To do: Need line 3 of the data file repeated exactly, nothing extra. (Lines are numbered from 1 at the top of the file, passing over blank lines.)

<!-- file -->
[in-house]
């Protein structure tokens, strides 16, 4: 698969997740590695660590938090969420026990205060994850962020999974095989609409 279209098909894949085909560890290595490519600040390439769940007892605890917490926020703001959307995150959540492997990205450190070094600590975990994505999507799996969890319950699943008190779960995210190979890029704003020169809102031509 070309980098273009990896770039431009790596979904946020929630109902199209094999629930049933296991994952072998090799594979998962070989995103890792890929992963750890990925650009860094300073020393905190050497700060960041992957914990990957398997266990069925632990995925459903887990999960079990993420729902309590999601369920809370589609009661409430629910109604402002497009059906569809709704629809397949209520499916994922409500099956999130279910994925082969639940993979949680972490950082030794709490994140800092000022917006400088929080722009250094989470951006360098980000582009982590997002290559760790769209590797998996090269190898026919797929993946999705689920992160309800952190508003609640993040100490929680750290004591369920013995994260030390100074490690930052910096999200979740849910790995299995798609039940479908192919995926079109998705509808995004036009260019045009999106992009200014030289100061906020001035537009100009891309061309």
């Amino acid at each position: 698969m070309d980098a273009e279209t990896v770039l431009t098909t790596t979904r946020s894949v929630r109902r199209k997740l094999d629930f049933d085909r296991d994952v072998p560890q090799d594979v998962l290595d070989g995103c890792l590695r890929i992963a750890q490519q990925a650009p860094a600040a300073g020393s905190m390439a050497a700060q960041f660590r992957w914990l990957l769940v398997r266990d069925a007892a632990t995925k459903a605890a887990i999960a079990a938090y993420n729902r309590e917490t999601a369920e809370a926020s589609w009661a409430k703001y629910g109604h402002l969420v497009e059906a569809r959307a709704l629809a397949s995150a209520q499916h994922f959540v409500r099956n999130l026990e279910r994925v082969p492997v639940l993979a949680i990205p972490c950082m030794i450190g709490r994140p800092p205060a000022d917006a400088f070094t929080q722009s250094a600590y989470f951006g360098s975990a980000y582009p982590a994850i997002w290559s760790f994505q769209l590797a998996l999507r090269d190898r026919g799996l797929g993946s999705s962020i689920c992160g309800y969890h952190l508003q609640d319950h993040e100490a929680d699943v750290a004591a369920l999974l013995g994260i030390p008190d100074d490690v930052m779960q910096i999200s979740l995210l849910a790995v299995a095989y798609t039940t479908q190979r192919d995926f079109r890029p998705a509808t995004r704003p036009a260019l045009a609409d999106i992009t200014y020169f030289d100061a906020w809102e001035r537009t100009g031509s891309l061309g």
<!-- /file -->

């Amino acid at each position: 698969m070309d980098a273009e279209t990896v770039l431009t098909t790596t979904r946020s894949v929630r109902r199209k997740l094999d629930f049933d085909r296991d994952v072998p560890q090799d594979v998962l290595d070989g995103c890792l590695r890929i992963a750890q490519q990925a650009p860094a600040a300073g020393s905190m390439a050497a700060q960041f660590r992957w914990l990957l769940v398997r266990d069925a007892a632990t995925k459903a605890a887990i999960a079990a938090y993420n729902r309590e917490t999601a369920e809370a926020s589609w009661a409430k703001y629910g109604h402002l969420v497009e059906a569809r959307a709704l629809a397949s995150a209520q499916h994922f959540v409500r099956n999130l026990e279910r994925v082969p492997v639940l993979a949680i990205p972490c950082m030794i450190g709490r994140p800092p205060a000022d917006a400088f070094t929080q722009s250094a600590y989470f951006g360098s975990a980000y582009p982590a994850i997002w290559s760790f994505q769209l590797a998996l999507r090269d190898r026919g799996l797929g993946s999705s962020i689920c992160g309800y969890h952190l508003q609640d319950h993040e100490a929680d699943v750290a004591a369920l999974l013995g994260i030390p008190d100074d490690v930052m779960q910096i999200s979740l995210l849910a790995v299995a095989y798609t039940t479908q190979r192919d995926f079109r890029p998705a509808t995004r704003p036009a260019l045009a609409d999106i992009t200014y020169f030289d100061a906020w809102e001035r537009t100009g031509s891309l061309g």